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Is justice for sale on Supreme Court?

Many of you are probably aware of the classic lesson in ethics going on with state Supreme Court Justice Michael Gableman. For the rest of you, here is a brief timeline covering the last four years:

In 2008, Michael Gableman wins a seat on the Wisconsin Supreme Court, defeating Justice Louis Butler, in part by running false and misleading campaign ads. Gableman also has the deep-pocket backing of all the usual big business, anti-environment, anti-labor lobbyists.

Shortly after the 2008 election, Gableman is charged by the state Judicial Commission with lying in his campaign ads. Gableman hires an attorney from Michael Best and Friedrich, a Milwaukee law firm, to defend him. The state Supreme Court (without Gableman voting) splits 3-3 on the ethics charge in a strict party-line vote in June 2010. Because of the vote deadlock, the ethics charge is suspended and the court decides not to pursue it further.

In 2010-11, Gableman remains on the state Supreme Court, participating and voting in favor of several cases in which Michael Best and Friedrich represented clients, including the case upholding Governor Scott Walker’s controversial collective bargaining bill.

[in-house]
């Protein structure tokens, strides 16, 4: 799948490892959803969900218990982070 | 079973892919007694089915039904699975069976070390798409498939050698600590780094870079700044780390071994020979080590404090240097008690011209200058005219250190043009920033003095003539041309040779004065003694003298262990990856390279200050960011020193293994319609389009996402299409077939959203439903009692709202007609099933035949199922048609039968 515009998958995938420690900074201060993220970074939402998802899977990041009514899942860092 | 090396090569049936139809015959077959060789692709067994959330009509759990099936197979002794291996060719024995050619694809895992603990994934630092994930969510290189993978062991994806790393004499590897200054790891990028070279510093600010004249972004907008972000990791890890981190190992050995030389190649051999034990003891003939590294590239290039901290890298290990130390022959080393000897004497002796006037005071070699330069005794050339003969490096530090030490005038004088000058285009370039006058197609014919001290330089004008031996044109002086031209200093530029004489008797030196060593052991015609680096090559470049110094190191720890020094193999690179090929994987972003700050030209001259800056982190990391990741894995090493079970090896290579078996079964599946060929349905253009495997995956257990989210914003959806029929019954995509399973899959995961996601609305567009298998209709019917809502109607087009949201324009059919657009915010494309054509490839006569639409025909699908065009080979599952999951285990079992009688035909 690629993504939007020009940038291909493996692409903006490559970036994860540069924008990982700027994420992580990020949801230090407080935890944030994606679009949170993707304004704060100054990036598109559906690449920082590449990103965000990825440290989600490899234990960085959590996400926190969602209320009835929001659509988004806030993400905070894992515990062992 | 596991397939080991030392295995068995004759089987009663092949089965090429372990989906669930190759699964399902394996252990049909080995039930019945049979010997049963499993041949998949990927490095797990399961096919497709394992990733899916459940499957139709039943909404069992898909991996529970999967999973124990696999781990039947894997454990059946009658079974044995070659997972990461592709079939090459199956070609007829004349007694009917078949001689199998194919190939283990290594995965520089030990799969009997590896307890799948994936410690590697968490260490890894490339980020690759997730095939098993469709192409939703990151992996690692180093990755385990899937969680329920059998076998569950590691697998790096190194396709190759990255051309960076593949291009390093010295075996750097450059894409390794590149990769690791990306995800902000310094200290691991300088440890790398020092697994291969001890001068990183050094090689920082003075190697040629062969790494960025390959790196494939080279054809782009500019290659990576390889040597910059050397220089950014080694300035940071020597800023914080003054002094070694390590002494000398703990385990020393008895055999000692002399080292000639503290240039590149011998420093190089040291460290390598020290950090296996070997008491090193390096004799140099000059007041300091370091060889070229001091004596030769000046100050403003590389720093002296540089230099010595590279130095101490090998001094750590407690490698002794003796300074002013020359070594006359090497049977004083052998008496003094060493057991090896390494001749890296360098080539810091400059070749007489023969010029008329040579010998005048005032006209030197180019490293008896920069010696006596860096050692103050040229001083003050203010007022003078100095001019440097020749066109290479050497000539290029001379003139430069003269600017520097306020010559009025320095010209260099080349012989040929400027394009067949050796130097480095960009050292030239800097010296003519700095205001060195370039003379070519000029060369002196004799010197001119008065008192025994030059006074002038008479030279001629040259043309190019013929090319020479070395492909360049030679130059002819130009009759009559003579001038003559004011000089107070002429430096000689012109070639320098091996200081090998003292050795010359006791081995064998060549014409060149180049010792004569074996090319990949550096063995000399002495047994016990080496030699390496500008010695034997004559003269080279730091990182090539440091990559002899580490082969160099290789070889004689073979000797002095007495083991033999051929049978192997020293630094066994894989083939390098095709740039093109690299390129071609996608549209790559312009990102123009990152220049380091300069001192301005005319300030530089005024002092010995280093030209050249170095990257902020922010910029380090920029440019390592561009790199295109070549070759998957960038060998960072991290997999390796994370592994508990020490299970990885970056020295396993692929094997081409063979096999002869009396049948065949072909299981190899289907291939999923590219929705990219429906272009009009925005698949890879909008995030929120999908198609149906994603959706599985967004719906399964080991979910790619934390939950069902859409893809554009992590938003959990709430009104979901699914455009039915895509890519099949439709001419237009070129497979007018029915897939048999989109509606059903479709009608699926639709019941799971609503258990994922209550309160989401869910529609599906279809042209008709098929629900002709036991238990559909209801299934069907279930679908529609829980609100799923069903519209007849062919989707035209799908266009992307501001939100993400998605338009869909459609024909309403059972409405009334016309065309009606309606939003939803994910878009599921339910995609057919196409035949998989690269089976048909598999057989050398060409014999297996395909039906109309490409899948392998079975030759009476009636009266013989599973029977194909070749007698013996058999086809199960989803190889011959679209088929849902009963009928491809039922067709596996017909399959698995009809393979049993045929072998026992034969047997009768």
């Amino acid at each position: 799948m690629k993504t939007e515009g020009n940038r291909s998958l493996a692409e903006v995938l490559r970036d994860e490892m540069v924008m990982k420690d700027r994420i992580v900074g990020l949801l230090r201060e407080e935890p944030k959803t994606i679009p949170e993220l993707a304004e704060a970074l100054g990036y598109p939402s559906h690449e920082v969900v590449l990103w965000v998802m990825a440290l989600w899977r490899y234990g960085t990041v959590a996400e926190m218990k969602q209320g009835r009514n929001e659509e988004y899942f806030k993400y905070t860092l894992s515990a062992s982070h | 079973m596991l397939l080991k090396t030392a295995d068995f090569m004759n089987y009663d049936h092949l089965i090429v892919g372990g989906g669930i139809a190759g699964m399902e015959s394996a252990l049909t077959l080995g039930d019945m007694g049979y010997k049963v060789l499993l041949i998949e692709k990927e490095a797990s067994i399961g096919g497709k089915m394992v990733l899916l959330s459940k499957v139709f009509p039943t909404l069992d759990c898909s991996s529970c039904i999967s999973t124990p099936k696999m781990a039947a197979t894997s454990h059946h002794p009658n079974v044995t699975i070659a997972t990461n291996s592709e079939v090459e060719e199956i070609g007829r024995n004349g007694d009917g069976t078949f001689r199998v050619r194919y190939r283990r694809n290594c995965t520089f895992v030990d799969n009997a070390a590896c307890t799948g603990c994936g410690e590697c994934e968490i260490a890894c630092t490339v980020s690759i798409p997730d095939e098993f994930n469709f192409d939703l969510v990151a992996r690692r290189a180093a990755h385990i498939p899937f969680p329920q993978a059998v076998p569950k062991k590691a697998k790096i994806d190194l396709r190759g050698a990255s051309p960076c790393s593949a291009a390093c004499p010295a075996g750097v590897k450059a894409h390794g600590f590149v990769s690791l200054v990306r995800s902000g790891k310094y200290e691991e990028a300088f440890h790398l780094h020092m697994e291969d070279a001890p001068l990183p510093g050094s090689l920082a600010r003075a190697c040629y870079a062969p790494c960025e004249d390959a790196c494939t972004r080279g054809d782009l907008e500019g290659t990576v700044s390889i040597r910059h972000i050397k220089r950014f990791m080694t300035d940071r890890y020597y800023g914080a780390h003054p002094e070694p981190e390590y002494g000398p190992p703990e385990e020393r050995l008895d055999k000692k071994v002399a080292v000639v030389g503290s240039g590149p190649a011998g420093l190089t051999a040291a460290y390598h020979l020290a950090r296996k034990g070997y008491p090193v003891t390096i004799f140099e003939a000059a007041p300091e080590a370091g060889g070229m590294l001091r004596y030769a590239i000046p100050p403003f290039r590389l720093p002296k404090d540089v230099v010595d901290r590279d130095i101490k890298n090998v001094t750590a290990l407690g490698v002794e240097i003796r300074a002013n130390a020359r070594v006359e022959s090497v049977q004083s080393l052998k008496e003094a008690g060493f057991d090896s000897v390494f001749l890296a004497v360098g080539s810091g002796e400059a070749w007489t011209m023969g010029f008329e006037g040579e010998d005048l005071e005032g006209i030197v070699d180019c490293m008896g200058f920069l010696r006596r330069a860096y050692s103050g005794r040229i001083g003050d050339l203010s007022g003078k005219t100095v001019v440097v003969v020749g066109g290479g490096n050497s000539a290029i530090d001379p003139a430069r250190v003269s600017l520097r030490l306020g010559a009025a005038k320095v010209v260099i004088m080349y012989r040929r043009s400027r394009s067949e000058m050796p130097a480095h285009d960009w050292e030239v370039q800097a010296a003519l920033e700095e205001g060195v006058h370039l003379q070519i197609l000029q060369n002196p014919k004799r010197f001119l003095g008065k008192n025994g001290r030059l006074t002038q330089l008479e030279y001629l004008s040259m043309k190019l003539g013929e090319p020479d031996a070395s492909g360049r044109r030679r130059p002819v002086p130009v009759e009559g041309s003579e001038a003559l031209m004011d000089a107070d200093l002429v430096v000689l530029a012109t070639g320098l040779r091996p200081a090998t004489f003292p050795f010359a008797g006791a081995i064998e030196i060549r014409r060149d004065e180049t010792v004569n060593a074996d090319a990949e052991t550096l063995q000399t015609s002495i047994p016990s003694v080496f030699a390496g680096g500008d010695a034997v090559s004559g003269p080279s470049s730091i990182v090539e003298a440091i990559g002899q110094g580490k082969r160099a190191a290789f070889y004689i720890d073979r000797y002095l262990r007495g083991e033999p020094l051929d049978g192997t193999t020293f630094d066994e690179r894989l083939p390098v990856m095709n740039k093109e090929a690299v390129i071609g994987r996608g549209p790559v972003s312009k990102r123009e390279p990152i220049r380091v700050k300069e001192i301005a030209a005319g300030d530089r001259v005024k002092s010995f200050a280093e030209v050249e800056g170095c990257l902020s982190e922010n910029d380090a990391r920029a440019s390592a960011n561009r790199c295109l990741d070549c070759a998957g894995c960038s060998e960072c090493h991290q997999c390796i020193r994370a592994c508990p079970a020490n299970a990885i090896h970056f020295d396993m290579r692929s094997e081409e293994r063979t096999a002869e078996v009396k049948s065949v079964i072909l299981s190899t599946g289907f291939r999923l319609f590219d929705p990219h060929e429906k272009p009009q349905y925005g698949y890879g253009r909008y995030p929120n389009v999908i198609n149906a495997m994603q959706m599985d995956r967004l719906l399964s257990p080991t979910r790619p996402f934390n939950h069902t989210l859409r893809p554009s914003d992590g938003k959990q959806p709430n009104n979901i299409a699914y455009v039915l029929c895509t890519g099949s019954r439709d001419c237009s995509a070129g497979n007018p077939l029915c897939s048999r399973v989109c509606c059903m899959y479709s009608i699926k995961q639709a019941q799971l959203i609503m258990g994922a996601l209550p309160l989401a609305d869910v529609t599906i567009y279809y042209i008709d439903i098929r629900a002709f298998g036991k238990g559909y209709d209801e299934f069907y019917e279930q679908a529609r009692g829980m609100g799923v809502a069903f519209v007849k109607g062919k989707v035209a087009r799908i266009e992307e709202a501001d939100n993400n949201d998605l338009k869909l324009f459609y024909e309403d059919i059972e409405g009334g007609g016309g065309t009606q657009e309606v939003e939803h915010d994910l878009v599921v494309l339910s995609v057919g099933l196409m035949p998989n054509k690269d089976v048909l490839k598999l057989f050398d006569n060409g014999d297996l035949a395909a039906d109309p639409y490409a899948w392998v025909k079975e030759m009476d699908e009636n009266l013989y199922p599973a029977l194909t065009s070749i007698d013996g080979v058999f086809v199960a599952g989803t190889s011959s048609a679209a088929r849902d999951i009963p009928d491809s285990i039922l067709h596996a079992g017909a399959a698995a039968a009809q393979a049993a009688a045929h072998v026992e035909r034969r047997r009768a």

In December 2011, Michael Best and Friedrich LLP disclosed that Gableman had not been required to pay for their legal services defending him against the campaign ethics charges. In what seems to be a sweetheart deal for Gableman, the law firm would be paid only if Gableman won his ethics case and the state picked up his legal fees. Certainly, not a sweetheart deal for the state’s taxpayers. And, in spite of the cozy relationship he enjoys with Michael Best and Friedrich, Gableman failed to recuse himself from the nine cases before the court involving their clients.

So Gableman is still sitting on the Wisconsin Supreme Court. A case soon to be in front of this court is the state’s new redistricting plan. The new redistricting boundaries were drawn up by the Republicans assisted by (you guessed it) Michael Best and Friedrich. The case coming before the court is to determine if the upcoming recall elections will use the new maps, which favor the Republicans. Current state law sets the new redistricting to take effect in the fall of 2012 after the recall elections.

With such a blatant conflict of interest, Gableman should, at least, recuse himself from any more cases involving Michael Best and Freidrich. Of course, because of his apparent disregard for the ethical standards expected of his position, perhaps he should resign altogether.

Recent events, such as the kerfuffle between Justices David Prosser and Ann Walsh Bradley, have shown that the state Supreme Court is already dysfunctional. And the citizens of Wisconsin deserve a court beyond reproach.

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